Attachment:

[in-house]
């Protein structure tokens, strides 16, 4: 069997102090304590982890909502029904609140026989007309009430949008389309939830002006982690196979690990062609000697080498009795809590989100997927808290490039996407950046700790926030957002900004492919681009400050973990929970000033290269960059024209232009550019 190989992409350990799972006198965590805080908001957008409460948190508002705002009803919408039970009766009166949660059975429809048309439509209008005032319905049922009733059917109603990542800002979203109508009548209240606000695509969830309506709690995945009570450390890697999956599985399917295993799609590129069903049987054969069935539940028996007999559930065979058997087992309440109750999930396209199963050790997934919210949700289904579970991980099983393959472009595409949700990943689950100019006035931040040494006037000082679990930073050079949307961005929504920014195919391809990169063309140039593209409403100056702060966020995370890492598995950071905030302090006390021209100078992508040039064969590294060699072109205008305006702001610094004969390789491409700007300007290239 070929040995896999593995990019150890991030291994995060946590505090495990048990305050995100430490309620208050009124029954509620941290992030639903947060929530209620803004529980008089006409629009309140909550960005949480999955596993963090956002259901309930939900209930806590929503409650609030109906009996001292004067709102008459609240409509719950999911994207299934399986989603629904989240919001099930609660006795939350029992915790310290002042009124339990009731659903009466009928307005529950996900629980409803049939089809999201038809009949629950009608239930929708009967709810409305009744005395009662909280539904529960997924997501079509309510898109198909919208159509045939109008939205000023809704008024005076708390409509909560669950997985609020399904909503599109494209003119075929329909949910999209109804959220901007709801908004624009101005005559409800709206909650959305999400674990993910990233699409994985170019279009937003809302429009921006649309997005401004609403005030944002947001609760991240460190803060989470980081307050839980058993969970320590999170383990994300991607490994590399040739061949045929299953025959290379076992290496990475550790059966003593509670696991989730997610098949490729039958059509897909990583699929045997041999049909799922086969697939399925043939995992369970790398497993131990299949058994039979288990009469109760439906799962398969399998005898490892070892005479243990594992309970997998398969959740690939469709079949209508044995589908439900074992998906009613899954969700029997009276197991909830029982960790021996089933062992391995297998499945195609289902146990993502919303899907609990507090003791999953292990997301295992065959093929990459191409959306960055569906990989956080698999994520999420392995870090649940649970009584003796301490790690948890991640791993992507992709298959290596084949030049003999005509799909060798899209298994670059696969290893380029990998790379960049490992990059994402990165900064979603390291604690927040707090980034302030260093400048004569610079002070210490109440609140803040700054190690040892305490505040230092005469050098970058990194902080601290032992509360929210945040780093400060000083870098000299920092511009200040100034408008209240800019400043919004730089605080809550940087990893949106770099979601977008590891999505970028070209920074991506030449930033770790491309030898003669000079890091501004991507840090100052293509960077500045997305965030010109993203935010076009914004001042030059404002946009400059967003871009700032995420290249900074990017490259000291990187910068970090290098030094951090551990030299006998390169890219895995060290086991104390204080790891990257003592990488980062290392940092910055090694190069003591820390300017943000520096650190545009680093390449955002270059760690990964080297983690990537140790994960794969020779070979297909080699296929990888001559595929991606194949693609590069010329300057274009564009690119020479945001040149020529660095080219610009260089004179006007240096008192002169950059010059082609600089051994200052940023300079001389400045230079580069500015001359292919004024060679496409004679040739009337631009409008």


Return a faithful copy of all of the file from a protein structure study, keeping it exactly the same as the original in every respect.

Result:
[in-house]
């Protein structure tokens, strides 16, 4: 069997102090304590982890909502029904609140026989007309009430949008389309939830002006982690196979690990062609000697080498009795809590989100997927808290490039996407950046700790926030957002900004492919681009400050973990929970000033290269960059024209232009550019 190989992409350990799972006198965590805080908001957008409460948190508002705002009803919408039970009766009166949660059975429809048309439509209008005032319905049922009733059917109603990542800002979203109508009548209240606000695509969830309506709690995945009570450390890697999956599985399917295993799609590129069903049987054969069935539940028996007999559930065979058997087992309440109750999930396209199963050790997934919210949700289904579970991980099983393959472009595409949700990943689950100019006035931040040494006037000082679990930073050079949307961005929504920014195919391809990169063309140039593209409403100056702060966020995370890492598995950071905030302090006390021209100078992508040039064969590294060699072109205008305006702001610094004969390789491409700007300007290239 070929040995896999593995990019150890991030291994995060946590505090495990048990305050995100430490309620208050009124029954509620941290992030639903947060929530209620803004529980008089006409629009309140909550960005949480999955596993963090956002259901309930939900209930806590929503409650609030109906009996001292004067709102008459609240409509719950999911994207299934399986989603629904989240919001099930609660006795939350029992915790310290002042009124339990009731659903009466009928307005529950996900629980409803049939089809999201038809009949629950009608239930929708009967709810409305009744005395009662909280539904529960997924997501079509309510898109198909919208159509045939109008939205000023809704008024005076708390409509909560669950997985609020399904909503599109494209003119075929329909949910999209109804959220901007709801908004624009101005005559409800709206909650959305999400674990993910990233699409994985170019279009937003809302429009921006649309997005401004609403005030944002947001609760991240460190803060989470980081307050839980058993969970320590999170383990994300991607490994590399040739061949045929299953025959290379076992290496990475550790059966003593509670696991989730997610098949490729039958059509897909990583699929045997041999049909799922086969697939399925043939995992369970790398497993131990299949058994039979288990009469109760439906799962398969399998005898490892070892005479243990594992309970997998398969959740690939469709079949209508044995589908439900074992998906009613899954969700029997009276197991909830029982960790021996089933062992391995297998499945195609289902146990993502919303899907609990507090003791999953292990997301295992065959093929990459191409959306960055569906990989956080698999994520999420392995870090649940649970009584003796301490790690948890991640791993992507992709298959290596084949030049003999005509799909060798899209298994670059696969290893380029990998790379960049490992990059994402990165900064979603390291604690927040707090980034302030260093400048004569610079002070210490109440609140803040700054190690040892305490505040230092005469050098970058990194902080601290032992509360929210945040780093400060000083870098000299920092511009200040100034408008209240800019400043919004730089605080809550940087990893949106770099979601977008590891999505970028070209920074991506030449930033770790491309030898003669000079890091501004991507840090100052293509960077500045997305965030010109993203935010076009914004001042030059404002946009400059967003871009700032995420290249900074990017490259000291990187910068970090290098030094951090551990030299006998390169890219895995060290086991104390204080790891990257003592990488980062290392940092910055090694190069003591820390300017943000520096650190545009680093390449955002270059760690990964080297983690990537140790994960794969020779070979297909080699296929990888001559595929991606194949693609590069010329300057274009564009690119020479945001040149020529660095080219610009260089004179006007240096008192002169950059010059082609600089051994200052940023300079001389400045230079580069500015001359292919004024060679496409004679040739009337631009409008």